December 14, 2020
Posted by Arthur Ng

Weekly Logistics Report 

 

This week's update contains two article summaries:

  1. UPS imposes volume restrictions as eCommerce continues to boom

  2. Will returns and exchanges be a problem in 2021?

UPS imposes volume restrictions as eCommerce continues to boom

 
Source: MarketWatch - read the article here 
 
Summary
  • UPS imposes volume restrictions on six large retailers including Gap and Nike

  • Volume restrictions may affect smaller retailers in the future

Commentary

This month, UPS imposed volume restrictions on large retailers including Gap and Nike in the United States. This is one of the few indicators towards a logistics ecosystem stretched to its limits. UPS notified their delivery truck drivers across the nation on Cyber Monday to stop picking up packages from six retailers with “no exceptions” - confirmed by UPS workers in different regions. These restrictions have never occurred in previous holiday seasons, showing that UPS is controlling the flow of packages into its network to maintain its delivery performance during this busy shipping season exacerbated by COVID. Although these changes do not directly affect ShipHawk’s customer base, it soon will if the logistics landscape doesn’t adapt quickly enough to the changes in consumer habits.

Similar to the carrier surcharges, the volume restrictions may eventually affect all shippers, not only the high volume shippers. If shippers do not have the infrastructure to route shipments to alternative carriers when their primary carrier isn’t available, their distribution operations will stagnate. Therefore, it is critical that shippers have a vast network of carriers to ship that are managed by business rules.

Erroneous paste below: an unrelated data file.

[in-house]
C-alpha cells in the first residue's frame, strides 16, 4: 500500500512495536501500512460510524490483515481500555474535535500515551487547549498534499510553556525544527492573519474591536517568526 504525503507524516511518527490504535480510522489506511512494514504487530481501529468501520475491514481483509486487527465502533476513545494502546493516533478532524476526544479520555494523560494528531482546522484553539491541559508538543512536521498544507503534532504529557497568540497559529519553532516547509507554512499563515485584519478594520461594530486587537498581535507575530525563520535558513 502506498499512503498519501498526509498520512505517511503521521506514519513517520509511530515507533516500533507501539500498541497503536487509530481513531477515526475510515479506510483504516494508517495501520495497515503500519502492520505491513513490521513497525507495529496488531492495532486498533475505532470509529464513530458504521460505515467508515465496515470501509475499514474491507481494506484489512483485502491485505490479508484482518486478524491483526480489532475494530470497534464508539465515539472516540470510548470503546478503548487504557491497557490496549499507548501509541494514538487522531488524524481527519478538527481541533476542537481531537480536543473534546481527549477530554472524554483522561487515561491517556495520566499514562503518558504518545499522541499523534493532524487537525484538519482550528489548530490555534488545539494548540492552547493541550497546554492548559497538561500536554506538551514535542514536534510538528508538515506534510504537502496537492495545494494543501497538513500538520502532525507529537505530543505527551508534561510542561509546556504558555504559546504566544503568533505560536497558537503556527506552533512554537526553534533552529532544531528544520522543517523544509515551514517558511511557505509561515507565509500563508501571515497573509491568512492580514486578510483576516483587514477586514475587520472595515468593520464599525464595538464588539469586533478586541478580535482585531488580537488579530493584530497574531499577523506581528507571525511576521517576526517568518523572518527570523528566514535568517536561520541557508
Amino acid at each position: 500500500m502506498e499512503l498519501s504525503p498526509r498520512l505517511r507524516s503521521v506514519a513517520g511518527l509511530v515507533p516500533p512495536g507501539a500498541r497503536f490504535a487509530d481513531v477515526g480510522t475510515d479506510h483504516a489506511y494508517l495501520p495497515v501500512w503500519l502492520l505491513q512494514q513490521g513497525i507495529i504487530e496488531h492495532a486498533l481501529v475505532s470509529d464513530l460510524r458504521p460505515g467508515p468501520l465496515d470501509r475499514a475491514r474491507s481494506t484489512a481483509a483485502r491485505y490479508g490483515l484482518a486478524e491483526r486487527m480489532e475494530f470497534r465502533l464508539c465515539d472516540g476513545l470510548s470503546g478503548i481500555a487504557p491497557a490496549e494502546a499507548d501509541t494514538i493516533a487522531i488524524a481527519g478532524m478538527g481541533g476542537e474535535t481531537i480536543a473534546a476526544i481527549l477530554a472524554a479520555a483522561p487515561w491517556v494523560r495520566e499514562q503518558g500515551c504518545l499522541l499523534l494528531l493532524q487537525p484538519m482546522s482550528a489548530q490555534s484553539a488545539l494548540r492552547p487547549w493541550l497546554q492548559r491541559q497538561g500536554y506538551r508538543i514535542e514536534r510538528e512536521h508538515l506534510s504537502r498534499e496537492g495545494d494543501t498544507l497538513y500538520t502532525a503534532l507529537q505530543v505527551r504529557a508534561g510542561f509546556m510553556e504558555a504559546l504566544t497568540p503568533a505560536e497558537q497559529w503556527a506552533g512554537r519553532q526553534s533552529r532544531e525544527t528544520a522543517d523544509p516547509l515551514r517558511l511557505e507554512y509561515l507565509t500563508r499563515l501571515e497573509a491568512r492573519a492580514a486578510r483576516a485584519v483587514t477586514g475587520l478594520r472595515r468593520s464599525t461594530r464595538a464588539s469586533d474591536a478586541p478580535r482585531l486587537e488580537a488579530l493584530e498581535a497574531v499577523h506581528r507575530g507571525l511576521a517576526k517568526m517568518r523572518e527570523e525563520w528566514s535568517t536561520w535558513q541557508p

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Will returns and exchange be a problem in 2021?

 
Source: Chain Store Age - read the article here 
Source: Shopify - read the article here
 
Summary
  • Holiday eCommerce sales projected to reach $234B, far surpassing 2019

  • Online shoppers highly value return policies that are costly to merchants

Commentary

eCommerce generated $168B in sales in December of 2019. This year, that number is projected to hit $234B with $70B returned to merchants. According to the 3PL Optoro, 42% of shoppers will stop shopping with a retailer if they have a negative return experience. With the continued growth of the eCommerce industry, many companies will need reverse logistics infrastructure to streamline returns, lower costs, and ensure customer satisfaction.

Research conducted by Narvar shows 41% of online shoppers buy variations of the same product with the intent of returning. Data from Dotcom Distribution suggests 90% of online shoppers “highly value” free returns and 62% “would buy again” from a brand offering free returns. Unfortunately, these data points oftentimes leave merchants feeling helpless because customers want free returns that are extremely costly for merchants. eCommerce giants are able to accommodate that. Zappos is one that offers lenient returns policies as a strategy to keep customers happy so that they return to spend more. Smaller independent merchants are hit harder by this strategy as they do not have enough capital to sustain losses to realize gains down the line.

The future of the logistics landscape may soon be more than inbound and outbound shipments. As eCommerce transactions increase throughout the United States, returns and exchanges will become a substantial issue that merchants will need solutions for. Take Returnly as an example, a solution that fronts the money to consumers to shorten the time between returned goods and money in the bank. Returnly recently raised a $3.2M seed round led by Index Ventures validating that there will likely be a huge market for returns and exchanges in the coming years.

 

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